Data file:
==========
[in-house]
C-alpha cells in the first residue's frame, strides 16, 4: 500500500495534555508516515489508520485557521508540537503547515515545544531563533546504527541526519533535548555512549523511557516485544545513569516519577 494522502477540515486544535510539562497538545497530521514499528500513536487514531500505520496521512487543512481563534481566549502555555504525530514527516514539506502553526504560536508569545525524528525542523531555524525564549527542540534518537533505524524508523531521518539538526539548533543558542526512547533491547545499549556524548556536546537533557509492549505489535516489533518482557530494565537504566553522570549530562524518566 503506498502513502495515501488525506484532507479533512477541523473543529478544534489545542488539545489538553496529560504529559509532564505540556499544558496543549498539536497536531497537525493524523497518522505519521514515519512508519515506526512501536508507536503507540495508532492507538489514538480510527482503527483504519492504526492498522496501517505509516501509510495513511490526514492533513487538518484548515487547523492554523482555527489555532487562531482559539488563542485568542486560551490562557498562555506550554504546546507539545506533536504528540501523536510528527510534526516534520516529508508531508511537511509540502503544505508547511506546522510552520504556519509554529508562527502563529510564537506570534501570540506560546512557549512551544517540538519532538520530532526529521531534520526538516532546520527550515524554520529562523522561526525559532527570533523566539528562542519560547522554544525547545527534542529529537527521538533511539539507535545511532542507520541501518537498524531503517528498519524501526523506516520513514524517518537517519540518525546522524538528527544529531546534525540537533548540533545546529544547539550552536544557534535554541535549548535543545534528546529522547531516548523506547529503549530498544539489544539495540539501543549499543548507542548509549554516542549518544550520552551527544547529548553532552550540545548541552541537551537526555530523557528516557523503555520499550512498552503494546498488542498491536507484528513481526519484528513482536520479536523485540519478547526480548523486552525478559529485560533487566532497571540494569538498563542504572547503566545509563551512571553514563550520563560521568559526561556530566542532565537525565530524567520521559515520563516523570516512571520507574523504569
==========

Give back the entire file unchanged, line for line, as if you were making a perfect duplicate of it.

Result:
[in-house]
C-alpha cells in the first residue's frame, strides 16, 4: 500500500495534555508516515489508520485557521508540537503547515515545544531563533546504527541526519533535548555512549523511557516485544545513569516519577 494522502477540515486544535510539562497538545497530521514499528500513536487514531500505520496521512487543512481563534481566549502555555504525530514527516514539506502553526504560536508569545525524528525542523531555524525564549527542540534518537533505524524508523531521518539538526539548533543558542526512547533491547545499549556524548556536546537533557509492549505489535516489533518482557530494565537504566553522570549530562524518566 503506498502513502495515501488525506484532507479533512477541523473543529478544534489545542488539545489538553496529560504529559509532564505540556499544558496543549498539536497536531497537525493524523497518522505519521514515519512508519515506526512501536508507536503507540495508532492507538489514538480510527482503527483504519492504526492498522496501517505509516501509510495513511490526514492533513487538518484548515487547523492554523482555527489555532487562531482559539488563542485568542486560551490562557498562555506550554504546546507539545506533536504528540501523536510528527510534526516534520516529508508531508511537511509540502503544505508547511506546522510552520504556519509554529508562527502563529510564537506570534501570540506560546512557549512551544517540538519532538520530532526529521531534520526538516532546520527550515524554520529562523522561526525559532527570533523566539528562542519560547522554544525547545527534542529529537527521538533511539539507535545511532542507520541501518537498524531503517528498519524501526523506516520513514524517518537517519540518525546522524538528527544529531546534525540537533548540533545546529544547539550552536544557534535554541535549548535543545534528546529522547531516548523506547529503549530498544539489544539495540539501543549499543548507542548509549554516542549518544550520552551527544547529548553532552550540545548541552541537551537526555530523557528516557523503555520499550512498552503494546498488542498491536507484528513481526519484528513482536520479536523485540519478547526480548523486552525478559529485560533487566532497571540494569538498563542504572547503566545509563551512571553514563550520563560521568559526561556530566542532565537525565530524567520521559515520563516523570516512571520507574523504569